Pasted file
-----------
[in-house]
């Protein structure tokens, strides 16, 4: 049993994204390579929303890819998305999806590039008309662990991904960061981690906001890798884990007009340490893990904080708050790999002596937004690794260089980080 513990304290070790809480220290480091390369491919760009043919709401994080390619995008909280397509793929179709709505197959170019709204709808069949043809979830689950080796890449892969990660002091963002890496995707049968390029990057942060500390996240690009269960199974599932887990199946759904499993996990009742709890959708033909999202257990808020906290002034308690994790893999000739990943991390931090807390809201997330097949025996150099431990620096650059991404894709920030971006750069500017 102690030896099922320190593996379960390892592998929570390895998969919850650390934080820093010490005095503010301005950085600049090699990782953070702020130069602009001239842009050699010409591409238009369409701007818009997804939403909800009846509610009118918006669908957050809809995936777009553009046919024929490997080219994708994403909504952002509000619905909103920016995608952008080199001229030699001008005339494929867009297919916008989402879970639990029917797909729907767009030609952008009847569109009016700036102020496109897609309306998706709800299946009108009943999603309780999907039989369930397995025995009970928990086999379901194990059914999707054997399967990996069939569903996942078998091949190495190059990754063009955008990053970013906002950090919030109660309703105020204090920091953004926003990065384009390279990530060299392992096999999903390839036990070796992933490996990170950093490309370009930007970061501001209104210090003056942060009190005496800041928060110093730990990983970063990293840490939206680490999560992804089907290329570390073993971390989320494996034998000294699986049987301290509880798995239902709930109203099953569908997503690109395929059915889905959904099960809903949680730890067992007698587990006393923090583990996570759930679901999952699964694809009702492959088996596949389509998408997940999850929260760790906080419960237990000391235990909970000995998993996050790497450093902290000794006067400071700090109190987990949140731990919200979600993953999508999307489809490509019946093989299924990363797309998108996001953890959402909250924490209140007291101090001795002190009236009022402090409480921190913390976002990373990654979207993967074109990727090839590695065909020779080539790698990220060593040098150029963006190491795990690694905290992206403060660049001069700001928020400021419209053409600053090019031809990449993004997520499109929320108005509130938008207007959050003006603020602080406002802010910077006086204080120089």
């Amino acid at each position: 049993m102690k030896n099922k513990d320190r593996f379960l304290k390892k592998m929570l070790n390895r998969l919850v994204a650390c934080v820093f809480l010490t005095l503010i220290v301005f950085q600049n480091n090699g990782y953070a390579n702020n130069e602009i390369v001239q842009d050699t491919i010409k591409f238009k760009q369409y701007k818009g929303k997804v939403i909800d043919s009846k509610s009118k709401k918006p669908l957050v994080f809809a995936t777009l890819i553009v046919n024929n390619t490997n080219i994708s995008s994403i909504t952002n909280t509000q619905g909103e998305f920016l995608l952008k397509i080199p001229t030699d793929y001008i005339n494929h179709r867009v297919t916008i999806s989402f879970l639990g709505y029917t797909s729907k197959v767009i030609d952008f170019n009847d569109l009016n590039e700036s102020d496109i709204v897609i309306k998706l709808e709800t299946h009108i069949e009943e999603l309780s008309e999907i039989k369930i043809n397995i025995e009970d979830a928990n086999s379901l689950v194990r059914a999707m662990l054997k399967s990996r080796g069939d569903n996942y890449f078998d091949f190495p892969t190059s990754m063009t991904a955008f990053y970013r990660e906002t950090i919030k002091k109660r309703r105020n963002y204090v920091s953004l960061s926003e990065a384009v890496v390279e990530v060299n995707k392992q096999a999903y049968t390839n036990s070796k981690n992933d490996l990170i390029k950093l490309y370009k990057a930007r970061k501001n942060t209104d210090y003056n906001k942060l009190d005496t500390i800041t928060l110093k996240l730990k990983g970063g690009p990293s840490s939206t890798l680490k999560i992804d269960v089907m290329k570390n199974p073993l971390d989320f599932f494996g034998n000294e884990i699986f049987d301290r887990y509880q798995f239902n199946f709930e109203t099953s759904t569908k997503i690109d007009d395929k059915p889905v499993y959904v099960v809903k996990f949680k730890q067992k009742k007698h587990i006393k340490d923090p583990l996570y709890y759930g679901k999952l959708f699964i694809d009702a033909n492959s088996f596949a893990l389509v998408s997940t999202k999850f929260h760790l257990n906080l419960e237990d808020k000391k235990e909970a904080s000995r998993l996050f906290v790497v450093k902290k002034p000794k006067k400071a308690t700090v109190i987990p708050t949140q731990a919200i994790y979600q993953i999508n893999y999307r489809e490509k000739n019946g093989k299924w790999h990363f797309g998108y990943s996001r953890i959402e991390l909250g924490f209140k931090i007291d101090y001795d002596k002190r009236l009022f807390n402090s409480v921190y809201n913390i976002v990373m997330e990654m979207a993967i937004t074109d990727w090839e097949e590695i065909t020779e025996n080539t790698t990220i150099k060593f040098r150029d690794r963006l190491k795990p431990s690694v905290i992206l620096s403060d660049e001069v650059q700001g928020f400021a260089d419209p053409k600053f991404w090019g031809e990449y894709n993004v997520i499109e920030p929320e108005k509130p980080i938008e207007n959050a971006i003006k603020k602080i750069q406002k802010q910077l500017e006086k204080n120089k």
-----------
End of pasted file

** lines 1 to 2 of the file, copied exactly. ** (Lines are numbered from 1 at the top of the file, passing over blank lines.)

[in-house]
């Protein structure tokens, strides 16, 4: 049993994204390579929303890819998305999806590039008309662990991904960061981690906001890798884990007009340490893990904080708050790999002596937004690794260089980080 513990304290070790809480220290480091390369491919760009043919709401994080390619995008909280397509793929179709709505197959170019709204709808069949043809979830689950080796890449892969990660002091963002890496995707049968390029990057942060500390996240690009269960199974599932887990199946759904499993996990009742709890959708033909999202257990808020906290002034308690994790893999000739990943991390931090807390809201997330097949025996150099431990620096650059991404894709920030971006750069500017 102690030896099922320190593996379960390892592998929570390895998969919850650390934080820093010490005095503010301005950085600049090699990782953070702020130069602009001239842009050699010409591409238009369409701007818009997804939403909800009846509610009118918006669908957050809809995936777009553009046919024929490997080219994708994403909504952002509000619905909103920016995608952008080199001229030699001008005339494929867009297919916008989402879970639990029917797909729907767009030609952008009847569109009016700036102020496109897609309306998706709800299946009108009943999603309780999907039989369930397995025995009970928990086999379901194990059914999707054997399967990996069939569903996942078998091949190495190059990754063009955008990053970013906002950090919030109660309703105020204090920091953004926003990065384009390279990530060299392992096999999903390839036990070796992933490996990170950093490309370009930007970061501001209104210090003056942060009190005496800041928060110093730990990983970063990293840490939206680490999560992804089907290329570390073993971390989320494996034998000294699986049987301290509880798995239902709930109203099953569908997503690109395929059915889905959904099960809903949680730890067992007698587990006393923090583990996570759930679901999952699964694809009702492959088996596949389509998408997940999850929260760790906080419960237990000391235990909970000995998993996050790497450093902290000794006067400071700090109190987990949140731990919200979600993953999508999307489809490509019946093989299924990363797309998108996001953890959402909250924490209140007291101090001795002190009236009022402090409480921190913390976002990373990654979207993967074109990727090839590695065909020779080539790698990220060593040098150029963006190491795990690694905290992206403060660049001069700001928020400021419209053409600053090019031809990449993004997520499109929320108005509130938008207007959050003006603020602080406002802010910077006086204080120089």